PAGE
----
But that’s the fantasy part. The romance side of it is ordinary people competing in races with their newly built steamships, forging bonds with foreigners from other lands—and falling in love. The specter of impending war is still in the background. For now.
TRC: Do you believe that each of the instalments can be read as a stand alone or should the storylines be read in order?
Marian: Each romance features a different main couple, so they can be read alone, but it’s even more fun to read them in order. Fewer spoilers that way, too!
TRC: How many books do you have planned for the series?
Marian: I’m working on THE REDDEST WATER (the one with the rabid shark, Jaws meets Cujo) and I’d need maybe three more books to completely wrap it up.
TRC: You have labeled the genre SHARKPUNK romance. What is SHARKPUNK romance and what qualifies a storyline to be labeled as such?
Marian: Just as there’s steampunk and biopunk, there’s sharkpunk. Take the shark away and the story is dead in the water, pun intended.
Only THE COLDEST SEA, coming out in May, deviates from this. Certain species of shark would be fine in the freezing waters next to an iceberg, but their human operatives would die of hypothermia.
TRC: What challenges or difficulties (research, logistics, background) did you encounter writing this particular series?
Marian: Oh, where to start?
I researched sailing ships and steamships, how to cause a tidal wave with explosives, shark biology and behavior, how killer whale echolocation works. But writing this series was also a great reason to watch Master and Commander, Jaws, The Caine Mutiny and Das Boot.
The most interesting challenge for me, though, was to have romances between very different characters in each book. That meant, for each couple, the conflict would be original. A serious problem for Miri and Alyster in THE FARTHEST SHORE (she’s what his people consider a half-breed) isn’t an issue for Jason and Lera in THE HIGHEST TIDE, even though those two are from completely different lands.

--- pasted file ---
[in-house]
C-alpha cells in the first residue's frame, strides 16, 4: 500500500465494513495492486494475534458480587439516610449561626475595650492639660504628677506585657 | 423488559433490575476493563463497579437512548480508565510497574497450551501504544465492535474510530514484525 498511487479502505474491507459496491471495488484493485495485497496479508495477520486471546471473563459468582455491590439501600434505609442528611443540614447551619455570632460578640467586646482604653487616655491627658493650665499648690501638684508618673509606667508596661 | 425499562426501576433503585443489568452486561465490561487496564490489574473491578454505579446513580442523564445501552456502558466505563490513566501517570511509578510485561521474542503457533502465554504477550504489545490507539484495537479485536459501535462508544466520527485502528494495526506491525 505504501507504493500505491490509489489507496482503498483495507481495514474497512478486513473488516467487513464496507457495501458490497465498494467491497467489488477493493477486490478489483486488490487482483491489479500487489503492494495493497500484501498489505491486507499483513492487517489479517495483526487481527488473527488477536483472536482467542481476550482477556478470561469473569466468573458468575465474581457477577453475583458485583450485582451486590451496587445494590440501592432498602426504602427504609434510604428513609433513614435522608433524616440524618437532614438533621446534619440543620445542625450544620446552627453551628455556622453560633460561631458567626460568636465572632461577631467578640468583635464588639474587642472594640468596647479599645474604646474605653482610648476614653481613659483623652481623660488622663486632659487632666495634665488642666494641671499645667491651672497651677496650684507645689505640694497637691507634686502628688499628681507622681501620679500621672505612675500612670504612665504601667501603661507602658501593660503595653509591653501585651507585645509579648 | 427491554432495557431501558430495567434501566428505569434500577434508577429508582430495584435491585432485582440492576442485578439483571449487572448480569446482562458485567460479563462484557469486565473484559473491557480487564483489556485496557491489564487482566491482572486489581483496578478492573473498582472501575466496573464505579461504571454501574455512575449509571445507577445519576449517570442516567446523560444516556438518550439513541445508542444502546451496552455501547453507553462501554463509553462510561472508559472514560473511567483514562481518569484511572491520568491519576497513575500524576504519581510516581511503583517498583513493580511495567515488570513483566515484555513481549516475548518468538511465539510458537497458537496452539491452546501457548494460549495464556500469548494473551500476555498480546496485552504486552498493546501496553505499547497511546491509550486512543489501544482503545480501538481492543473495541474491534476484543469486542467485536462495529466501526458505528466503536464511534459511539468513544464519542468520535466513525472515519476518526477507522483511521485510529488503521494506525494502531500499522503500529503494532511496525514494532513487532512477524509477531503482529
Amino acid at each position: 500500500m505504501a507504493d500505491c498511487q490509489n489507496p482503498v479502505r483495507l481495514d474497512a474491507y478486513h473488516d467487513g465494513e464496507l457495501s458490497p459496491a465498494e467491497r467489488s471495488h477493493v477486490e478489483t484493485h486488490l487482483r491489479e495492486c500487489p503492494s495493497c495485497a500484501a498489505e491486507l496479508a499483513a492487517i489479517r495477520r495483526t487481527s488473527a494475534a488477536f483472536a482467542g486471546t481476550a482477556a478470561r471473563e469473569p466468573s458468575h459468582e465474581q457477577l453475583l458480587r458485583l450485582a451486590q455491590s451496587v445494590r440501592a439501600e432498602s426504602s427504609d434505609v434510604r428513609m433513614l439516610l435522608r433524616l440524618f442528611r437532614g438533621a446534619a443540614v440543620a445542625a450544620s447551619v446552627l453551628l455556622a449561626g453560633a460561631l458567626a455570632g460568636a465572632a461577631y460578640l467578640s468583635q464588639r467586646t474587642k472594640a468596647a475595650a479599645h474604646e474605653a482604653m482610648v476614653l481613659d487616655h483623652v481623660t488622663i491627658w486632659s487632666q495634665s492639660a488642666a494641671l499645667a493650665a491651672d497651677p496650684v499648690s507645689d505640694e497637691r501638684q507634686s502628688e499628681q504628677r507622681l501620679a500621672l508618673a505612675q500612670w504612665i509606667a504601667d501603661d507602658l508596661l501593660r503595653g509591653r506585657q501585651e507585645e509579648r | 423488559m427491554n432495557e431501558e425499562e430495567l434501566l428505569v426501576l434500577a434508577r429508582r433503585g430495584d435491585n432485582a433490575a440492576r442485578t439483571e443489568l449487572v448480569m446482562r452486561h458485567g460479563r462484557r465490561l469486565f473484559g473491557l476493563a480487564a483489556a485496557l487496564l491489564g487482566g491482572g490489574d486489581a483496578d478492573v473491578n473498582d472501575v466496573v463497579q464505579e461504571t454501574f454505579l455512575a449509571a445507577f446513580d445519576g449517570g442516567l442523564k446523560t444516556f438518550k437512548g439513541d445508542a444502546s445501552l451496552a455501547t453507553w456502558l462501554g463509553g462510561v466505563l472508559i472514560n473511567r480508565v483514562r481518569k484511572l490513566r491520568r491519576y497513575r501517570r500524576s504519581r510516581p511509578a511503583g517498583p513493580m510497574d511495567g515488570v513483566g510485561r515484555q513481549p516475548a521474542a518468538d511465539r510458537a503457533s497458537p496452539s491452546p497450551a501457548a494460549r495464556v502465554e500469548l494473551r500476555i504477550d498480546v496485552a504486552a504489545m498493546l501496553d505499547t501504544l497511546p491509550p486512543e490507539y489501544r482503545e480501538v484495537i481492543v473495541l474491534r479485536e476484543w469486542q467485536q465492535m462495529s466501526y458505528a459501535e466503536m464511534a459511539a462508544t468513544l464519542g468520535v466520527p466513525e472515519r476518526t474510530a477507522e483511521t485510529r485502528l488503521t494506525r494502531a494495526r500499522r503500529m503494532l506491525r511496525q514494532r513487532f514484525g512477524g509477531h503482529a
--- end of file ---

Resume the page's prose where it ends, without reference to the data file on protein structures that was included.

TRC: When writing a storyline, do the characters direct the writing or do you direct the characters?
Marian: It’s both. I decide who the characters are—especially the traits that will bring them into conflict with each other, like Lera’s directness vs. Jason’s, um, creative interpretation of the truth—but after that, they’re on their own. The stories just wouldn’t work without those particular characters.
TRC: The mark of a good writer is to pull the reader into the storyline so that they experience the emotions along with the characters. What do you believe a writer must do to make this happen? Where do you believe writers fail in this endeavor?
Marian: Give readers something they can identify with. I love romances where either the hero or heroine must carefully save their money, or where the heroine’s community disapproves of her independence. I understand both of those, and I sympathize muchly. But at the same time, some of the keepers on my romance shelves feature unusual professions or locales or characters. I find those just as intriguing, in a different way. What’s different is often fascinating.
Fails are when the characters do nothing interesting at the start; I once read a soulmate romance which began with the hero moping because he hadn’t met his True Love yet. I like characters with practical goals beyond “get married and live happily ever after”. Also, while flaws are fine, some of my pet peeves are misogynistic heroes and women so overwhelmed by a man’s hotness that they constantly blush, stammer and trip over their own feet.
TRC: Writer’s Block is a very real phenomenon. How do you handle the pressures and anxiety of writer’s block?
Marian: I always have other ideas in mind, so I could work on those projects instead. But nearly always, writers’ block means there’s some issue with the story that I haven’t consciously identified just yet.